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High Fens conservation area


The High Fens are a biotope of a kind almost unique in Europe. The peat layer is up to eight metres thick. Over vast areas, the High Fens are like an enormous sponge. Access is strictly controlled. Where it is permitted, boardwalks and signposted routes guide the visitor safely through a natural landscape, which has a charm of its own at any time of the year. In the spring, our gaze wanders over meadows of wild daffodils and tussocky cotton grass, in summer over ponds in which water birds raise their brood, in the autumn over russet heathland, and in winter over a desert of ice and snow, which has a positively Siberian feel to it. Because of the harsh climate with an average temperature of only 6.1°C, the High Fens are home to numerous very rare plant species indigenous to Northern Europe, the mountain regions and the Atlantic region. Moor grasses rub their tussocky, mushroom-shaped heads together. Common rushes wave in the wind. Bilberries, bog rosemary and bog asphodel form an herbaceous cushion.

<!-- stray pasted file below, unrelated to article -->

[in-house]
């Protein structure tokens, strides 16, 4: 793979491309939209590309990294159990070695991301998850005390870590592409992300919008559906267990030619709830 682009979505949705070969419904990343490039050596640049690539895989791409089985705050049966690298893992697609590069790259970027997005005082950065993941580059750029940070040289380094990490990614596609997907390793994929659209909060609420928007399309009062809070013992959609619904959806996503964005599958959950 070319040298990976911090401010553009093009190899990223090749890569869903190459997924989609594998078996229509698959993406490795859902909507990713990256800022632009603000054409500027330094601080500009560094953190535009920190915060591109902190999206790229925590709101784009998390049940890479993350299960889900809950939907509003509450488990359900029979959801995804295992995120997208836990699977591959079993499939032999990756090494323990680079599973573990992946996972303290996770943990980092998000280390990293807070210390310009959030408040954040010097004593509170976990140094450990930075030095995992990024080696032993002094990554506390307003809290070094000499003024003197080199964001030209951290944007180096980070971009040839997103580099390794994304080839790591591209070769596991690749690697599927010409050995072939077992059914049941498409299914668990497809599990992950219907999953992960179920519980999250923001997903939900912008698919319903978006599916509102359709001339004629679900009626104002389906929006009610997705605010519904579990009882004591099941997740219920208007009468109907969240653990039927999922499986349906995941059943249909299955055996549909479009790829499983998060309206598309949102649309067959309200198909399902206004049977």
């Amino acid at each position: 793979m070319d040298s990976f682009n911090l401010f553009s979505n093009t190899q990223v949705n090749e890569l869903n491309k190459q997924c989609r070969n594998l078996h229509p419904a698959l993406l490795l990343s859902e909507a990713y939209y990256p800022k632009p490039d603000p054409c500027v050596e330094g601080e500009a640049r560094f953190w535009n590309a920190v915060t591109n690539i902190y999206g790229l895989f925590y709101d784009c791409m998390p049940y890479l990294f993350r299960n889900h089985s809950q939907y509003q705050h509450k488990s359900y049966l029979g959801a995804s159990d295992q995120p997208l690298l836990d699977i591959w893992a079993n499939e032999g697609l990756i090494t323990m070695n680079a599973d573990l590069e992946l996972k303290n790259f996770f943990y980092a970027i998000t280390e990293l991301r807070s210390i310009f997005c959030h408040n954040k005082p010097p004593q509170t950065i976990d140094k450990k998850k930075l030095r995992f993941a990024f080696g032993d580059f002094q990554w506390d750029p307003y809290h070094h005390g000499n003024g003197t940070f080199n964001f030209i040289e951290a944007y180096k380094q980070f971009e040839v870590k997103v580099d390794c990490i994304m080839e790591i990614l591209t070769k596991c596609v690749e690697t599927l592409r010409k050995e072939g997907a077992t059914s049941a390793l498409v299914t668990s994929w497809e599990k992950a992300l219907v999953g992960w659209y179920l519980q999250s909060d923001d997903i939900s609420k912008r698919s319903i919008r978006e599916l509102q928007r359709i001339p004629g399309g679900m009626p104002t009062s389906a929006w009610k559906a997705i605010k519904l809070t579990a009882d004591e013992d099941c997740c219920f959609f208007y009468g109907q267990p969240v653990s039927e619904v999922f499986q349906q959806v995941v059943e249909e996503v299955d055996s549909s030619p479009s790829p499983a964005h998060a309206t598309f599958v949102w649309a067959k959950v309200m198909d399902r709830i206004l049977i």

Yet the fen landscape as we know it today came about mainly under human influence. Pasture farming, the clearance of woodland and peat cutting have all created open areas. Right on into the Middle Ages, 90% of the High Fens was covered in deciduous forest. From about 1840 on, many heathland areas were planted with spruces.

So that the remaining moorland can be protected together with its fauna and flora, an area of 4500 hectares (11,120 acres) has been designated as a conservation area since 1957. The most sensitive zones are off limits, whilst access to others is only permitted accompanied by a certified hiking guide.


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